Welcome to my first “Tech Talk” article for 2017.
I’ve been providing local charities, non-profits and small businesses with IT, web and digital advice and support for the past seven years, and we keep trying new approaches to providing that support.
We’ve not got much in the way of funded or subsidised IT support at the moment, but we do provide training, consultancy, analysis, advice and a range of IT support services on a chargeable basis.
But to keep you informed and up to date I’ll be sharing tips and ideas on a weekly basis now though this “Tech Talk” column on the blog and in our newsletter. Hopefully you’ll find some of it useful and perhaps change the way your organisation or group works with IT. Any questions that arise, or anything else you need support with on IT, simply give me a call (01472 361043, firstname.lastname@example.org). If you don’t ask, we can’t help.
So to start “Tech Talk” off I’m looking at the importance of keeping your website up to date…
Keep your website updated – it’s essential
If your website is hosted online as part of the service you use to create it – WordPress.com, Wix, Squarespace or similar, then you’ll not need to read this article. Your website will always be kept up to date and secure automatically as part of the service you are receiving. Lucky you.
However, if, like many, your website is ‘self-hosted’, i.e. It resides in hosting that you pay for separately, then you need to be considering the issue of keeping it up to date.
If you’ve got a website generated via HTML or created offline through a tool such as DreamWeaver, then again your site will be fairly static and the issues of updates will affect you less.
But if you use WordPress, Joomla, Drupal or any of the other tools used to generate websites, then updates should be on your ‘to-do’ list.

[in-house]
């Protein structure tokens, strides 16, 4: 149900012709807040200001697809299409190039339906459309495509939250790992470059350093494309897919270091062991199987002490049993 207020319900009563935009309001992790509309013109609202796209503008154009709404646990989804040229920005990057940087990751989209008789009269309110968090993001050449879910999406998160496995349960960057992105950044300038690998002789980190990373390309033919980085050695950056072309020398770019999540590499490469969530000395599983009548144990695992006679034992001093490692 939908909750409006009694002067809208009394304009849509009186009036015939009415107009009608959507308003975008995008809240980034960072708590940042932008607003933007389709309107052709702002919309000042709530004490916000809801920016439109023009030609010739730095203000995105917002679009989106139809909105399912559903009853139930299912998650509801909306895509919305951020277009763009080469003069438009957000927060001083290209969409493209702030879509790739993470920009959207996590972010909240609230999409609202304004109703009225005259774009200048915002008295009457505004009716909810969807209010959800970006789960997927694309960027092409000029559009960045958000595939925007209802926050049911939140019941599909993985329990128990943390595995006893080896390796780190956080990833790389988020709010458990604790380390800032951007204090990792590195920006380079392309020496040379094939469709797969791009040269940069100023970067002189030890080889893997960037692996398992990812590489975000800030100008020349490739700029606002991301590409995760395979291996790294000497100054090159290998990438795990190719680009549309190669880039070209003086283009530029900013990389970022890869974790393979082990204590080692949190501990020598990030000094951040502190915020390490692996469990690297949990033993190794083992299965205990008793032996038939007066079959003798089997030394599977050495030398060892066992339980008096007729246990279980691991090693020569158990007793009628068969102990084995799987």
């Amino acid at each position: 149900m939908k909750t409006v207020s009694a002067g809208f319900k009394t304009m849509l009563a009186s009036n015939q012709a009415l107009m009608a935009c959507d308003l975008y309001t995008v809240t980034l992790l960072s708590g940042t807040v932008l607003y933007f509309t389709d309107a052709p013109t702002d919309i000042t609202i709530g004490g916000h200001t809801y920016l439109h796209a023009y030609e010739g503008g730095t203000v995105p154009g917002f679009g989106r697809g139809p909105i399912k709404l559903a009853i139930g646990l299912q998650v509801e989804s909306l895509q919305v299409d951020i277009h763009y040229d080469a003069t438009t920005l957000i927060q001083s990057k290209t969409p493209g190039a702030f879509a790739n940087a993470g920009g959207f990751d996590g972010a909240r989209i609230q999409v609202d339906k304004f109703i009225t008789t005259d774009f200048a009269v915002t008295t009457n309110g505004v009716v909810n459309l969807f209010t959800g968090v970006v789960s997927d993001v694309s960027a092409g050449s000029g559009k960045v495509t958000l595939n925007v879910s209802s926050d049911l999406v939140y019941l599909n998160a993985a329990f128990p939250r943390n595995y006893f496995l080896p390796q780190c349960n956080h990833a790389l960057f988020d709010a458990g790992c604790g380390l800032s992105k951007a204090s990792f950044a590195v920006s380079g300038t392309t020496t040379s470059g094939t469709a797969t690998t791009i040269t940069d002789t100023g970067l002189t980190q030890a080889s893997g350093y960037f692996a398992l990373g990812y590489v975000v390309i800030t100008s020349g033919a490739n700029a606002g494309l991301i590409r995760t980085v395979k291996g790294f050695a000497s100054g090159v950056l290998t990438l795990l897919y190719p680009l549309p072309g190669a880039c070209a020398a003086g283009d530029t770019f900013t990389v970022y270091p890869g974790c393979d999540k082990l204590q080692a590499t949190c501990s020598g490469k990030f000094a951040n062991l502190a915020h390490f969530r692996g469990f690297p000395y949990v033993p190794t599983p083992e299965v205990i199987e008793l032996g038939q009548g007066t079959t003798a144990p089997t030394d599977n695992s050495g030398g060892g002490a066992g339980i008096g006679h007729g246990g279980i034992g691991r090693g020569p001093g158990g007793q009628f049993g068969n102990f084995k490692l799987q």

WordPress (probably the most popular web platform for non-profits) made the BBC news this month due to a huge worldwide hack exploiting a security flaw. Major news and a major headache if it affects you. Forewarned is forearmed, and preventing security gaps is a lot easier up front than it is to try and recover your broken website after the attack. Keeping up to date is probably the simplest security measure you can take.
Updates mean keeping the core code – the version of WordPress up to date. It also means all those add-ons – themes, plugins and the like.
So why bother updating at all? Why not simply leave your site alone once it’s built until it’s time for a refresh.
Well you could. Everything will tick along nicely. In fact, if you run updates then you need to do it carefully – take a backup first, update, check nothing fails (plugins are notorious for changing functionality, working differently or even introducing bugs in their updates), and be prepared to ‘roll back’ should an update cause problems across a site. In fact, updating should be done carefully and with some preparation. Your site potentially is also often unavailable to visitors whilst updates take place, so bear that in mind.
But the consequences of not doing the updates is potentially worse. Security is the main consideration here. The longer code – such as a particular version of WordPress or of a theme or a plugin – is out in the open, the more likely it is that ‘attackers’ will learn ways to infiltrate the code and potentially damage your website. So keeping up to date will lessons the security risks to your site.
It was a subtle flaw in WordPress that caused the problems recently, but a new version of WordPress (v 4.7.2) was soon out to fix the problem. So if you update to that, your worries should be reduced. But don’t update and the security risks remain.
There are of course other reasons to upgrade too. Improvements and efficiencies. Increased speed, reduced memory use, usability improvements or completely new functions and functionality. Updating can generally keep your website future proofed.
There are some downsides. A WordPress core update might now be incompatible with an older plugin causing you a different headache. But in general updating is the way to go.
So is your website up to date? Do you even know? How often is is updated? Who does it for you? Are updates done in a controlled and tested manner (just in case things go wrong)?
Go take a look now and make sure you have a plan in place. Keep that site up to date.
VANEL can help you with updates and maintaining your site. We can do it all for you – backups, security checks, regular updates etc – via our WebClub Gold support package which works out at around £10 per month. Or if you’re doing it yourself and need advice, suggestions or simple troubleshooting, then basic WebClub membership (for £25 per year) is here to support you. Either way, any questions, get in touch with Karl at VANEL and we’ll keep you on the straight and narrow…
NEXT WEEK: A quick masterclass on getting nearly free software if you are a registered charity.